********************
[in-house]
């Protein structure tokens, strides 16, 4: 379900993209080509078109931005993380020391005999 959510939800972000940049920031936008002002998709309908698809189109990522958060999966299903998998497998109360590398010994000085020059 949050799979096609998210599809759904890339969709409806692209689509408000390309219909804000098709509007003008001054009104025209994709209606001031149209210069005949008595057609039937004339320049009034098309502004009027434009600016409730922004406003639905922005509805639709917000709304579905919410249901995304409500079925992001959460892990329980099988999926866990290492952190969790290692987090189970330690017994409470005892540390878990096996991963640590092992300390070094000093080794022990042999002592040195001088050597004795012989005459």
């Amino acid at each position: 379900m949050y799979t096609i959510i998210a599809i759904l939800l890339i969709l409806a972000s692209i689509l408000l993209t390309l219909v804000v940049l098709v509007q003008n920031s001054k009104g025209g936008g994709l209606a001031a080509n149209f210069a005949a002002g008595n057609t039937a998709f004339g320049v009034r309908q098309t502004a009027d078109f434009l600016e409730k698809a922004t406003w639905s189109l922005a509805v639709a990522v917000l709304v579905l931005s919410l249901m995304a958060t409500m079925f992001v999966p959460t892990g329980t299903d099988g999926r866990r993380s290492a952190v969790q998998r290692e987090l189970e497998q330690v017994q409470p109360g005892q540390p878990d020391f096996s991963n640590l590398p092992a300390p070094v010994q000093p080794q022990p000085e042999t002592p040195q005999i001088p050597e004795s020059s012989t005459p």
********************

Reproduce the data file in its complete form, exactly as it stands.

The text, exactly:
[in-house]
């Protein structure tokens, strides 16, 4: 379900993209080509078109931005993380020391005999 959510939800972000940049920031936008002002998709309908698809189109990522958060999966299903998998497998109360590398010994000085020059 949050799979096609998210599809759904890339969709409806692209689509408000390309219909804000098709509007003008001054009104025209994709209606001031149209210069005949008595057609039937004339320049009034098309502004009027434009600016409730922004406003639905922005509805639709917000709304579905919410249901995304409500079925992001959460892990329980099988999926866990290492952190969790290692987090189970330690017994409470005892540390878990096996991963640590092992300390070094000093080794022990042999002592040195001088050597004795012989005459």
């Amino acid at each position: 379900m949050y799979t096609i959510i998210a599809i759904l939800l890339i969709l409806a972000s692209i689509l408000l993209t390309l219909v804000v940049l098709v509007q003008n920031s001054k009104g025209g936008g994709l209606a001031a080509n149209f210069a005949a002002g008595n057609t039937a998709f004339g320049v009034r309908q098309t502004a009027d078109f434009l600016e409730k698809a922004t406003w639905s189109l922005a509805v639709a990522v917000l709304v579905l931005s919410l249901m995304a958060t409500m079925f992001v999966p959460t892990g329980t299903d099988g999926r866990r993380s290492a952190v969790q998998r290692e987090l189970e497998q330690v017994q409470p109360g005892q540390p878990d020391f096996s991963n640590l590398p092992a300390p070094v010994q000093p080794q022990p000085e042999t002592p040195q005999i001088p050597e004795s020059s012989t005459p």